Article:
|Collection||Royal Cornwall Museum, Royal Institution of Cornwall, Truro|
|Artist|| Attributed to circle of Juanes, Juan (Spanish painter, ca. 1510 - 1579)
Attributed to Borrás, Nicolás (Spanish painter, 1530-1610)
Previously attributed to Italian School
Previously attributed to Juanes, Juan (Spanish painter, ca. 1510 - 1579)
|Date Earliest||probably about 1560|
|Description||St Roch is depicted full-length and in three-quarter profile. Characteristically attired as a pilgrim, he is depicted without his dog and points to the plague bubo on his inner thigh. He is against a plain, sky-blue background with schematic vegetation on the ground. The narrow, elongated format and the subject and stance of the figure indicate that this work was a panel taken from the right-hand side of a polyptych. The Truro panel was possibly the ‘companion' to a St Sebastian - two works which were sold as a single lot in the Meades' sale of 1851 (see Notes). It is indeed likely that St Sebastian (who was habitually paired with St Roch), also appeared in the polyptych, and that figure would probably have appeared on the left side of any central figure and would have faced left-to-right. The polyptych would have included other saints, perhaps others associated with plague and/or pilgrimage such as James and Christopher. Other religious subjects attributed to Juan de Juanes which were sold at the 1851 sale were Matthew and Mark and the Annunciation. (see Notes on lots 219 and 184-86, 1851 sale).|
|Current Accession Number||TRURI:1923.84|
|Subject||religion (St Roch)|
|Measurements||86 x 30 cm (estimate)|
|Material||oil on panel|
|Acquisition Details||Given by Alfred A. de Pass 1923|
|Provenance||Probably acquired in Spain by Hon. General John Mead, before 1851; Hon. General John Meade sale, Christie's, London, 1851, lot 219 [;], as by Juanes, bought by Mr Haines; G. A. Hoskins sale, Christie's, London, 1864, lot 179, as by Borras; Mr A. A. de Pass, 1864 [;].|
|Publications||Penrose, G., Catalogue of Paintings, Drawings and Miniatures in the Alfred A. de Pass Collection, Truro, 1936, cat. no. 26, p. 9, as by Francisco Nicolás Borrás; Wright, C., Old Master Paintings in Britain: An Index of Continental Paintings Executed Before c. 1800 in Public Collections in the United Kingdom, London, 1976, p. 21, as by Fray Nicolás Borras.|
On back of panel, shreds of newspaper 'El H[ora;] / [p]eriodico politico', (no date), probably affixed when the altarpiece was dismantled, first half of the nineteenth century (;); label on back 'G. M. 383' (perhaps Gen. Meades' inventory number); label on back 'Borras, pupil of Juanes, 179 St Roch From General Meads collection Sale of G. R. Hoskins Esq. at Christie's, June 17 1864.'; inscription on back 'St Roch by Barras formerly in collection of general meads & after in that of G A Hoskins Esq the traveller'; inscription on back '590A'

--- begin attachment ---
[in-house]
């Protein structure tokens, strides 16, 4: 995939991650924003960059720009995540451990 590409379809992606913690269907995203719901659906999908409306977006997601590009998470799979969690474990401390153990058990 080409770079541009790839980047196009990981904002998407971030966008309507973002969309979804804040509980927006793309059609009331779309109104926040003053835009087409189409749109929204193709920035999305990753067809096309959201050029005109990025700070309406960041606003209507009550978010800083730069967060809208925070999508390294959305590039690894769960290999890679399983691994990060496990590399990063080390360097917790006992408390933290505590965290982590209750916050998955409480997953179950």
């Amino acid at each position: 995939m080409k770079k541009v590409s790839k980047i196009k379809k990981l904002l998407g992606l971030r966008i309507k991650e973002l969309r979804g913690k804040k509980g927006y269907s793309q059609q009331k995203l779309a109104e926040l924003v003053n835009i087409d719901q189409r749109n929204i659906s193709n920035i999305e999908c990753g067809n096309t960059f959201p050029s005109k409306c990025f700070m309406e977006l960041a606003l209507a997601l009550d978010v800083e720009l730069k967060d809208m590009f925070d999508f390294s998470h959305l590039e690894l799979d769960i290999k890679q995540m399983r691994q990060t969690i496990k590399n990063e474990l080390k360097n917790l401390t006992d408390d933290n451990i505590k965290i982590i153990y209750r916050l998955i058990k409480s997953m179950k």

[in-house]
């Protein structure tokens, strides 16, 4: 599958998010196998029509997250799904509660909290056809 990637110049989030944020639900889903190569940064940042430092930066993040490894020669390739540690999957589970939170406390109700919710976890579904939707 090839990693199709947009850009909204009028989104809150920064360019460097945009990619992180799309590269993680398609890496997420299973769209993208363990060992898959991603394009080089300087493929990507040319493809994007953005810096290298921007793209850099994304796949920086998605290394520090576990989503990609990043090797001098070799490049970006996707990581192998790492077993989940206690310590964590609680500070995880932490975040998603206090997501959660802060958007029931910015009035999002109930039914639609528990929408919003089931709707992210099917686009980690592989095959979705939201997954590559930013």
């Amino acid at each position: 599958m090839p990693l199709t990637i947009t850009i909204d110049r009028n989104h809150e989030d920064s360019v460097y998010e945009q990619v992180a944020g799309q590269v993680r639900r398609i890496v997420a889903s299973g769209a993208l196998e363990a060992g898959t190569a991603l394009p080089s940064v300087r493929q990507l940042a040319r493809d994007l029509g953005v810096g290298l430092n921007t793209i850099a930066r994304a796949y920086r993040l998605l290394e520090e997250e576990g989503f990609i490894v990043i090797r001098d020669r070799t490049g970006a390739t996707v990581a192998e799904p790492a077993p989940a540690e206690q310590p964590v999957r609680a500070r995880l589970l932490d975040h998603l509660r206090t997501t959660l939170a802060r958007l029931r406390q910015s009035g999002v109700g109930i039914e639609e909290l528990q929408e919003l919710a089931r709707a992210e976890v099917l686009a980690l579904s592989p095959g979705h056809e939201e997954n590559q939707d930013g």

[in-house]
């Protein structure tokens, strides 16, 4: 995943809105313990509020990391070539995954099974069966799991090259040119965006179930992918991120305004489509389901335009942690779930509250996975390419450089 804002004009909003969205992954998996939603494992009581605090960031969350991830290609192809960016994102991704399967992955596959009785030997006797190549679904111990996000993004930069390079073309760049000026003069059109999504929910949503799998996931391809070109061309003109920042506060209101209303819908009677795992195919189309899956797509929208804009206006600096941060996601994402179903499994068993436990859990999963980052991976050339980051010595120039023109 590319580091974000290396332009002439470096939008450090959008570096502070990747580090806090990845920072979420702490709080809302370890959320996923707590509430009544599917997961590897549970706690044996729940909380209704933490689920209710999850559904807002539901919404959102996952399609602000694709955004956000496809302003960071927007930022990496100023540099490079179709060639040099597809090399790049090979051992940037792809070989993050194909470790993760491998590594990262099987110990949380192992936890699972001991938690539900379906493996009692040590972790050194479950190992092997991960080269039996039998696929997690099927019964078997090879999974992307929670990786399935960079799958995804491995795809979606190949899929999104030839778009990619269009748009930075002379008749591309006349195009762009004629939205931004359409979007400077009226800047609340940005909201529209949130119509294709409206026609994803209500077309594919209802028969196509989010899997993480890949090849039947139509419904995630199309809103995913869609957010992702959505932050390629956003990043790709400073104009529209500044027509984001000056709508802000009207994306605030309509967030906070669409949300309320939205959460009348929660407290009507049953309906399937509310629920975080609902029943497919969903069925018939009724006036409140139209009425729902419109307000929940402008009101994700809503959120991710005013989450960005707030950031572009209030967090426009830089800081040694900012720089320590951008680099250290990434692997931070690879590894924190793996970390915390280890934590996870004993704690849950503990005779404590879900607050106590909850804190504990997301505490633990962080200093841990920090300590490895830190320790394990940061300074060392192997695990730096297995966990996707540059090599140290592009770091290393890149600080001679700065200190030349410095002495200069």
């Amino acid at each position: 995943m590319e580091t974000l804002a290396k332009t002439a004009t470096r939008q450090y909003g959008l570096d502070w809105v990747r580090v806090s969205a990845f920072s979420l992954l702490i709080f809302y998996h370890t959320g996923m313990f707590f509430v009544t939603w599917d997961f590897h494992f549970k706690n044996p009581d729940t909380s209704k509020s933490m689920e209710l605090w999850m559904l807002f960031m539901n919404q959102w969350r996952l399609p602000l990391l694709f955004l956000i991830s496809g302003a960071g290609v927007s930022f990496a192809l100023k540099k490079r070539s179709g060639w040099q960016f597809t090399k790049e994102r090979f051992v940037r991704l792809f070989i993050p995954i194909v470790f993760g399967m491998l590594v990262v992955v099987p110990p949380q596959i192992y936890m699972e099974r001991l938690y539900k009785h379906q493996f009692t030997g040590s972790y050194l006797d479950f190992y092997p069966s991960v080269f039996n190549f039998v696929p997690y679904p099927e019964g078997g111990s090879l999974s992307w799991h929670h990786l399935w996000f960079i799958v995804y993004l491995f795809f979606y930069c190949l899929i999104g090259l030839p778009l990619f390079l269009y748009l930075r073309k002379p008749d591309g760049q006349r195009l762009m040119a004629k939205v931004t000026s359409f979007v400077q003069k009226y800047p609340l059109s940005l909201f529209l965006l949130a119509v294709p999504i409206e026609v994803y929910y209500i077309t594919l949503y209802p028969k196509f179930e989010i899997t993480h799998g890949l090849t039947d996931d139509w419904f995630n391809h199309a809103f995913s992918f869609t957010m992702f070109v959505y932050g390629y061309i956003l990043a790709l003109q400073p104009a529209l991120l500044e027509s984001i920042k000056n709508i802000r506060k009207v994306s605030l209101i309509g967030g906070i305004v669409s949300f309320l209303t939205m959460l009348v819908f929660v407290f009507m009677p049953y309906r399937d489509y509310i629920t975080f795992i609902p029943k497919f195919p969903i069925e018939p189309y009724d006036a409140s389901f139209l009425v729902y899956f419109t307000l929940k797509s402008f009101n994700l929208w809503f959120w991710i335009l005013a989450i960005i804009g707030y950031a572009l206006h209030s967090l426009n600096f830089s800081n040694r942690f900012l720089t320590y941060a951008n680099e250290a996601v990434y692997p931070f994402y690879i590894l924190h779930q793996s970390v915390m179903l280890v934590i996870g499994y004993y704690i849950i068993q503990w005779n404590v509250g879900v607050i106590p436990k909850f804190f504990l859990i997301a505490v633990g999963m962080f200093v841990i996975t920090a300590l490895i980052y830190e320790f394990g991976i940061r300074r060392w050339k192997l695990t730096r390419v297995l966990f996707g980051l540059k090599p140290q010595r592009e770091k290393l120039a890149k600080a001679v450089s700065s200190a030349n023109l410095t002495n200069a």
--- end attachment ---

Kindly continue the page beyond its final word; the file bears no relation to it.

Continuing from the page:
Christie's Catalogue of ‘the very important and extensive collection of Pictures formed by the Hon. General Meade during a long residence in Spain, London, 6-8 March 1851, listed 397 lots, including lot 219 ‘Juanes ... 219 St Sebastian; and the companion, upright - on panel', annotated in ink, left margin: '1. 5.' Annotated in ink, right margin: 'Haines.' The work described as ‘the companion' is probably identifiable with the Truro St Roch. Also sold on 7 March 1851; lot 184 ‘J. de Juanes ... 184 The Annunciation' (annotated 'Smith'); lot 185 ‘J.de Juanes ... 185 St Mark' (annotated 'Cheshire'); lot 186 ‘Ditto ... 186 St Matthew - the companion' (annotated 'Cheshire'); lot 241, ‘J. de Juanes ... 241 The Adoration of the Shepherds' (annotated 'Huntley')
Christie's Catalogue ... of the Very Choice Collection of Italian and Spanish Pictures, Formed ... by that well-known Traveller and Collector, G.A: Hoskins, Esq., Deceased ... June 17 [& 18], 1864, lot 179: ‘Borras (Pupil of Juanes) / St Roch. From General Meade's Collection'
The newspaper affixed to the back of the work is Spanish, and is evidence for a Spanish provenance.
A Christie's catalogue of a sale held on 26 June, 1847, refers to Meade as the ‘Hon. Lieut. General John Meade formerly Consul General at Madrid'. Meade probably acquired the work in Spain possibly together with a panel of St Sebastian from the same altarpiece. The Truro panel is possibly identifiable with a ‘companion' work acquired by a Mr Haines together with a St Sebastian panel in the 1851 sale of Meade's collection on 7 March. At some point, it was certainly acquired a by G.A. Hoskins whose collection was sold after his death at Christie's June 17-18 1864, lot 179, as St Roch by Borrás; the work was possibly acquired at that sale (or thereafter) by De Pass.